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Why Twentysomethings May Reject the ACA

June 24, 2013 in

by Mia Taylor


SAN DIEGO (MainStreet)–Not many twentysomethings spend a great deal of time thinking about health insurance.

In fact, many are woefully uninformed – lacking even a basic understanding of how health insurance works or of health insurance terminology such as “deductible,” “premium” or “co-pay.”

But come January 2014, that will have to change.

That’s when the bulk of the federal Affordable Care Act takes effect, under which young adults face new requirements for having health insurance – including being slapped with penalties for not having it.

“Right now this generation has very low levels of insurance literacy, precisely because there were so few good options before,” explains Tamika Butler, California director of Washington, D.C.-based Young Invincibles, an organization that seeks to expand opportunity for Americans between the ages of 18 and 34.

According to Young Invincibles, young adults remain the most uninsured age group in the country. Here’s a snapshot of the statistics:

  • 29% of 18- to 24-year-olds and 26% of 25- to 34-year-olds are uninsured.
  • By gender, 29% of men and 26% of women in these age groups lack insurance.
  • In California, the numbers are far higher than the national average – with 31% in this age group lacking health insurance. In Los Angeles County, the figure jumps to 39%.

Statistics like these have organizations like Young Invincibles, as well as the insurance industry, and federal and state officials, all focused on young men and women this year in an attempt to get them signed up for health insurance.

Young Invincibles recently launched a nationwide campaign called Healthy Young America, under which its been holding grass roots events across the country to educate twentysomethings about the Affordable Care Act and the various low cost insurance options that will be available come January.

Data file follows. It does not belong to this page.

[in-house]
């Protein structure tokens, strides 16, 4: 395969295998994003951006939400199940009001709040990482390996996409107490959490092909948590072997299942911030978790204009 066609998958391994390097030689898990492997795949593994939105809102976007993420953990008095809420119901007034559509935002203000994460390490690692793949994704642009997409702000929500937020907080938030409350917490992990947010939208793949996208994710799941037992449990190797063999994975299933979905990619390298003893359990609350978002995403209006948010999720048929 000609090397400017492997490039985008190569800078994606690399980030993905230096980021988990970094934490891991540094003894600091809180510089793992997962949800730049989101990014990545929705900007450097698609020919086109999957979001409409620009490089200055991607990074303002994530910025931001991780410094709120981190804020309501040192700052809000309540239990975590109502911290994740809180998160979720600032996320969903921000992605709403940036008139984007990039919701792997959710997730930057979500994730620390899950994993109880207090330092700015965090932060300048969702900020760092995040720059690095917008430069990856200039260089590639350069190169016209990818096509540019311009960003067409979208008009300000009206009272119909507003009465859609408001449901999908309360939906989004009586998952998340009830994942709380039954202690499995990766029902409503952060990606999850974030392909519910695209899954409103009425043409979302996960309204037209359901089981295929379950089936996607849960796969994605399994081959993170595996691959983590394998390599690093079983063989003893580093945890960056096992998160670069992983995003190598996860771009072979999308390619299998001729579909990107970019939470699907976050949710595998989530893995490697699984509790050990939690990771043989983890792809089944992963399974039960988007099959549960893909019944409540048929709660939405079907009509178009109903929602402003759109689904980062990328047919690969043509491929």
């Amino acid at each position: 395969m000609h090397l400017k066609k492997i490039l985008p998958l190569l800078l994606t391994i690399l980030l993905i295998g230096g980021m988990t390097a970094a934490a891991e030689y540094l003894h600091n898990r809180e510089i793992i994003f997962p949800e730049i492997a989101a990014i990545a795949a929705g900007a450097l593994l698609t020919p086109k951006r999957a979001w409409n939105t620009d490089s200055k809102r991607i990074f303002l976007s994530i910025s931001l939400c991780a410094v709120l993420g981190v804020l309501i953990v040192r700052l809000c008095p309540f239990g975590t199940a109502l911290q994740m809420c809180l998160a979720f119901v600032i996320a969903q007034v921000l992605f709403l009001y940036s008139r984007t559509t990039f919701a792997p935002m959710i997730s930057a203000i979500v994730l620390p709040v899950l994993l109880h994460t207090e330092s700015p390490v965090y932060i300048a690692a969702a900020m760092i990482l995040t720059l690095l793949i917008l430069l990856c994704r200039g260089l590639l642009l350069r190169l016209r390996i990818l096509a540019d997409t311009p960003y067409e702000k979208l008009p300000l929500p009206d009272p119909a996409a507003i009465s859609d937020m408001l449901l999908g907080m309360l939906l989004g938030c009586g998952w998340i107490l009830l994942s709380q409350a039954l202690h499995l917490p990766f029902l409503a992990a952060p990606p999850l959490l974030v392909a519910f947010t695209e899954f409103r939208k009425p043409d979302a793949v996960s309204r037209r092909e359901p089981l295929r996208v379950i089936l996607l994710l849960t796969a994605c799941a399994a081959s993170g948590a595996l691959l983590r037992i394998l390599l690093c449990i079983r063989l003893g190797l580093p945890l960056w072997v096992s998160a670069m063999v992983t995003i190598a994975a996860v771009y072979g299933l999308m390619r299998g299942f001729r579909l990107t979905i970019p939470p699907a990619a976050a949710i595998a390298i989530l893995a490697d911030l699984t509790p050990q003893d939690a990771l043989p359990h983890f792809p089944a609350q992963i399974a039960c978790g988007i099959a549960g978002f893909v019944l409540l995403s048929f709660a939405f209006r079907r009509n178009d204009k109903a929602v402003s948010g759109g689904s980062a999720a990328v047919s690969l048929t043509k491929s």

The organization has also developed an app for mobile phones that both helps find doctors and helps twentysomethings understand healthcare terminology.

“We really feel like getting young people insured is going to help everyone,” Butler says. “You need young folks in the insurance pool to bring costs down for everyone. And young folks are really leaders. So we know young people are going to be this gateway to other folks in their community getting health insurance.”

There are three primary options available for twentysomethings when it comes to health insurance under the Affordable Care Act:

  • Stay on their parents’ health insurance if they are under 26
  • Access a health plan through their employer
  • Purchase health insurance through the health insurance “marketplace” created under the Affordable Care Act. The marketplace is the new, website-based mechanism to find insurance. Each state may set up its own version of the marketplace or use the federal version, or customize the federal version for state use. Applicants won’t have to worry about being denied because of health problems. The Affordable Care Act guarantees coverage to anyone who applies for a policy.

But here’s where economic reality sets in.

For the first few years under the Affordable Care Act, the penalty for remaining uninsured is not that steep. In 2014, for example, the penalty is just 1% of annual income or $95 dollars, whichever is greater. (The penalty is paid when filing taxes in April.)